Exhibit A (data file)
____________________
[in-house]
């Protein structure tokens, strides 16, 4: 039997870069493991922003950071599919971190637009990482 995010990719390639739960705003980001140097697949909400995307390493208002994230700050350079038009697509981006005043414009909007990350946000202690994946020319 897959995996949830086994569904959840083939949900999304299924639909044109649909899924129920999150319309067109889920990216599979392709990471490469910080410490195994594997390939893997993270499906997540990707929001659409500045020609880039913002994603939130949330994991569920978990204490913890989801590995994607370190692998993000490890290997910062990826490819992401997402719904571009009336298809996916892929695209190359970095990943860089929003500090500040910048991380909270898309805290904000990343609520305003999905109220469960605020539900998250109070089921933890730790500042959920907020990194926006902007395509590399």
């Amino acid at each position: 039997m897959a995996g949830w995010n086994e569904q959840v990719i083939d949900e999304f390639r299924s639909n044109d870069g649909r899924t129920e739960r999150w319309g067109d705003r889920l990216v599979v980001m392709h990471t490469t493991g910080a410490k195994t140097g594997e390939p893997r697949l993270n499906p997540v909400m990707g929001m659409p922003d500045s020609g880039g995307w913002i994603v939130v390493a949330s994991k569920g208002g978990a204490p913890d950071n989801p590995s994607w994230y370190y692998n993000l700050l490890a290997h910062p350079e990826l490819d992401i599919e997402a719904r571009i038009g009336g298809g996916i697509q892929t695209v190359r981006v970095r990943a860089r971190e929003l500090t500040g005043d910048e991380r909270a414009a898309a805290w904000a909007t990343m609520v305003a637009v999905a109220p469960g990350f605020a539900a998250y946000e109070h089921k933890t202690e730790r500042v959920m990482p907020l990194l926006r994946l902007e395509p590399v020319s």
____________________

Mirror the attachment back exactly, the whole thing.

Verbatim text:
[in-house]
């Protein structure tokens, strides 16, 4: 039997870069493991922003950071599919971190637009990482 995010990719390639739960705003980001140097697949909400995307390493208002994230700050350079038009697509981006005043414009909007990350946000202690994946020319 897959995996949830086994569904959840083939949900999304299924639909044109649909899924129920999150319309067109889920990216599979392709990471490469910080410490195994594997390939893997993270499906997540990707929001659409500045020609880039913002994603939130949330994991569920978990204490913890989801590995994607370190692998993000490890290997910062990826490819992401997402719904571009009336298809996916892929695209190359970095990943860089929003500090500040910048991380909270898309805290904000990343609520305003999905109220469960605020539900998250109070089921933890730790500042959920907020990194926006902007395509590399």
């Amino acid at each position: 039997m897959a995996g949830w995010n086994e569904q959840v990719i083939d949900e999304f390639r299924s639909n044109d870069g649909r899924t129920e739960r999150w319309g067109d705003r889920l990216v599979v980001m392709h990471t490469t493991g910080a410490k195994t140097g594997e390939p893997r697949l993270n499906p997540v909400m990707g929001m659409p922003d500045s020609g880039g995307w913002i994603v939130v390493a949330s994991k569920g208002g978990a204490p913890d950071n989801p590995s994607w994230y370190y692998n993000l700050l490890a290997h910062p350079e990826l490819d992401i599919e997402a719904r571009i038009g009336g298809g996916i697509q892929t695209v190359r981006v970095r990943a860089r971190e929003l500090t500040g005043d910048e991380r909270a414009a898309a805290w904000a909007t990343m609520v305003a637009v999905a109220p469960g990350f605020a539900a998250y946000e109070h089921k933890t202690e730790r500042v959920m990482p907020l990194l926006r994946l902007e395509p590399v020319s």